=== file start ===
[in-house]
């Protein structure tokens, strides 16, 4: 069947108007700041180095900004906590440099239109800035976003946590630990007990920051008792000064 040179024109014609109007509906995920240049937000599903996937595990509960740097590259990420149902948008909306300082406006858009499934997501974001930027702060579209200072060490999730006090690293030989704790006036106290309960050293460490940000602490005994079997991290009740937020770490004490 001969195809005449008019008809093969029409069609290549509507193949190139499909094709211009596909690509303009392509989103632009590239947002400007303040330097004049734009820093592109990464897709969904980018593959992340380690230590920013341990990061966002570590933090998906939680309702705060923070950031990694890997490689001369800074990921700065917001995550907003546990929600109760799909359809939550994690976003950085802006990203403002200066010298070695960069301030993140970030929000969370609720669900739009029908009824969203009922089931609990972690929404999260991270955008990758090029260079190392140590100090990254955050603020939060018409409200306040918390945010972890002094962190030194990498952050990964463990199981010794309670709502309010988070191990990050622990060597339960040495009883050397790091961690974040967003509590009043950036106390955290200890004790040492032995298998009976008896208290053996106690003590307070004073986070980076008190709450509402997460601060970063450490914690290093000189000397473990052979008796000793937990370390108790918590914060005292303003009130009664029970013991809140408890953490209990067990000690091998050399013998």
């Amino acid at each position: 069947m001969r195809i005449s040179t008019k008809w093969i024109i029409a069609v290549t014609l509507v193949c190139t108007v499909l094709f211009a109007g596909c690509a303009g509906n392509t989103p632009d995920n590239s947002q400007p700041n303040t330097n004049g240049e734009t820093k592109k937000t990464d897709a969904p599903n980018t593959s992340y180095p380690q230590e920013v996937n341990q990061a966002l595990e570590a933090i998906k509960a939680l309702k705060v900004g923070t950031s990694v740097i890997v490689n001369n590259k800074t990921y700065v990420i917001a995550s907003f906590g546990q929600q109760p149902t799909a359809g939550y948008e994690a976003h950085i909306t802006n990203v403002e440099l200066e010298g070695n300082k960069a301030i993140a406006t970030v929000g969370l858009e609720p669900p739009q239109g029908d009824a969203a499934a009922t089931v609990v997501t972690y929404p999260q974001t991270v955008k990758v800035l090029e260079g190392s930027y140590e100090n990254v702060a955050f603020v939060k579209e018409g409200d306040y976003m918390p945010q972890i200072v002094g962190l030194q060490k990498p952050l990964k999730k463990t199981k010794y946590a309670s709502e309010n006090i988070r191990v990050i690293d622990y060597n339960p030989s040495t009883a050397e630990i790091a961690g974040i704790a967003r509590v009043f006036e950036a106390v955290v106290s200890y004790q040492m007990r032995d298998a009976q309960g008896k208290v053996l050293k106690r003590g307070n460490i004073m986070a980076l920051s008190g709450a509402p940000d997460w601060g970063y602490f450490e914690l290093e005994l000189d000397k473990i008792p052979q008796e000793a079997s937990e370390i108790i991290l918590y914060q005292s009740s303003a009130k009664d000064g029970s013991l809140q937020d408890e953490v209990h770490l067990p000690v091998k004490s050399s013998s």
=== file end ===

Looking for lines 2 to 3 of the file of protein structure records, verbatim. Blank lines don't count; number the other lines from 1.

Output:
């Protein structure tokens, strides 16, 4: 069947108007700041180095900004906590440099239109800035976003946590630990007990920051008792000064 040179024109014609109007509906995920240049937000599903996937595990509960740097590259990420149902948008909306300082406006858009499934997501974001930027702060579209200072060490999730006090690293030989704790006036106290309960050293460490940000602490005994079997991290009740937020770490004490 001969195809005449008019008809093969029409069609290549509507193949190139499909094709211009596909690509303009392509989103632009590239947002400007303040330097004049734009820093592109990464897709969904980018593959992340380690230590920013341990990061966002570590933090998906939680309702705060923070950031990694890997490689001369800074990921700065917001995550907003546990929600109760799909359809939550994690976003950085802006990203403002200066010298070695960069301030993140970030929000969370609720669900739009029908009824969203009922089931609990972690929404999260991270955008990758090029260079190392140590100090990254955050603020939060018409409200306040918390945010972890002094962190030194990498952050990964463990199981010794309670709502309010988070191990990050622990060597339960040495009883050397790091961690974040967003509590009043950036106390955290200890004790040492032995298998009976008896208290053996106690003590307070004073986070980076008190709450509402997460601060970063450490914690290093000189000397473990052979008796000793937990370390108790918590914060005292303003009130009664029970013991809140408890953490209990067990000690091998050399013998």
């Amino acid at each position: 069947m001969r195809i005449s040179t008019k008809w093969i024109i029409a069609v290549t014609l509507v193949c190139t108007v499909l094709f211009a109007g596909c690509a303009g509906n392509t989103p632009d995920n590239s947002q400007p700041n303040t330097n004049g240049e734009t820093k592109k937000t990464d897709a969904p599903n980018t593959s992340y180095p380690q230590e920013v996937n341990q990061a966002l595990e570590a933090i998906k509960a939680l309702k705060v900004g923070t950031s990694v740097i890997v490689n001369n590259k800074t990921y700065v990420i917001a995550s907003f906590g546990q929600q109760p149902t799909a359809g939550y948008e994690a976003h950085i909306t802006n990203v403002e440099l200066e010298g070695n300082k960069a301030i993140a406006t970030v929000g969370l858009e609720p669900p739009q239109g029908d009824a969203a499934a009922t089931v609990v997501t972690y929404p999260q974001t991270v955008k990758v800035l090029e260079g190392s930027y140590e100090n990254v702060a955050f603020v939060k579209e018409g409200d306040y976003m918390p945010q972890i200072v002094g962190l030194q060490k990498p952050l990964k999730k463990t199981k010794y946590a309670s709502e309010n006090i988070r191990v990050i690293d622990y060597n339960p030989s040495t009883a050397e630990i790091a961690g974040i704790a967003r509590v009043f006036e950036a106390v955290v106290s200890y004790q040492m007990r032995d298998a009976q309960g008896k208290v053996l050293k106690r003590g307070n460490i004073m986070a980076l920051s008190g709450a509402p940000d997460w601060g970063y602490f450490e914690l290093e005994l000189d000397k473990i008792p052979q008796e000793a079997s937990e370390i108790i991290l918590y914060q005292s009740s303003a009130k009664d000064g029970s013991l809140q937020d408890e953490v209990h770490l067990p000690v091998k004490s050399s013998s």